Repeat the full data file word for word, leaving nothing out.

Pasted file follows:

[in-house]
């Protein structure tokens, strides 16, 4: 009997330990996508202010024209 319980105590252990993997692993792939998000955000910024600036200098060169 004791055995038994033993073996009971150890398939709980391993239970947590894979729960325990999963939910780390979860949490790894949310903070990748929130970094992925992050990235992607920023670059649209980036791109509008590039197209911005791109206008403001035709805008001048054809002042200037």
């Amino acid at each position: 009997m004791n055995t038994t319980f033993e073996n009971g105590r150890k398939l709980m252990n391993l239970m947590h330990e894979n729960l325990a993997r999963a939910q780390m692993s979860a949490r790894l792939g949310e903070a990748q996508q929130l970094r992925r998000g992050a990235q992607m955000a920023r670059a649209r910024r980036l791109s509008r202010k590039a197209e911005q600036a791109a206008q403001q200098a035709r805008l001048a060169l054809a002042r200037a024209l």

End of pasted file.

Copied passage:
[in-house]
């Protein structure tokens, strides 16, 4: 009997330990996508202010024209 319980105590252990993997692993792939998000955000910024600036200098060169 004791055995038994033993073996009971150890398939709980391993239970947590894979729960325990999963939910780390979860949490790894949310903070990748929130970094992925992050990235992607920023670059649209980036791109509008590039197209911005791109206008403001035709805008001048054809002042200037």
């Amino acid at each position: 009997m004791n055995t038994t319980f033993e073996n009971g105590r150890k398939l709980m252990n391993l239970m947590h330990e894979n729960l325990a993997r999963a939910q780390m692993s979860a949490r790894l792939g949310e903070a990748q996508q929130l970094r992925r998000g992050a990235q992607m955000a920023r670059a649209r910024r980036l791109s509008r202010k590039a197209e911005q600036a791109a206008q403001q200098a035709r805008l001048a060169l054809a002042r200037a024209l």